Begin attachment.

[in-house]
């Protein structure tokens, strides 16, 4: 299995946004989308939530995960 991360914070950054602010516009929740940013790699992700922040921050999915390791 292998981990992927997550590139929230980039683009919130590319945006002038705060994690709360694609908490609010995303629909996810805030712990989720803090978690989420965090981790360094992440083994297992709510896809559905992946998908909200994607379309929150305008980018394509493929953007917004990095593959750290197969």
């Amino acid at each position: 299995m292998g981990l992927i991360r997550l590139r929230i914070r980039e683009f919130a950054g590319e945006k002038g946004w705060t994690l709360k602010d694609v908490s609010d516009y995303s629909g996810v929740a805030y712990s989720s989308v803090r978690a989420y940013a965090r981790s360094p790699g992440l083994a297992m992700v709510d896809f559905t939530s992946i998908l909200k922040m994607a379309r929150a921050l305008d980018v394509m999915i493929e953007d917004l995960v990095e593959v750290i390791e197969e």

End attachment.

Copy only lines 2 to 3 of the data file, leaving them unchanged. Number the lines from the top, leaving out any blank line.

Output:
């Protein structure tokens, strides 16, 4: 299995946004989308939530995960 991360914070950054602010516009929740940013790699992700922040921050999915390791 292998981990992927997550590139929230980039683009919130590319945006002038705060994690709360694609908490609010995303629909996810805030712990989720803090978690989420965090981790360094992440083994297992709510896809559905992946998908909200994607379309929150305008980018394509493929953007917004990095593959750290197969």
């Amino acid at each position: 299995m292998g981990l992927i991360r997550l590139r929230i914070r980039e683009f919130a950054g590319e945006k002038g946004w705060t994690l709360k602010d694609v908490s609010d516009y995303s629909g996810v929740a805030y712990s989720s989308v803090r978690a989420y940013a965090r981790s360094p790699g992440l083994a297992m992700v709510d896809f559905t939530s992946i998908l909200k922040m994607a379309r929150a921050l305008d980018v394509m999915i493929e953007d917004l995960v990095e593959v750290i390791e197969e």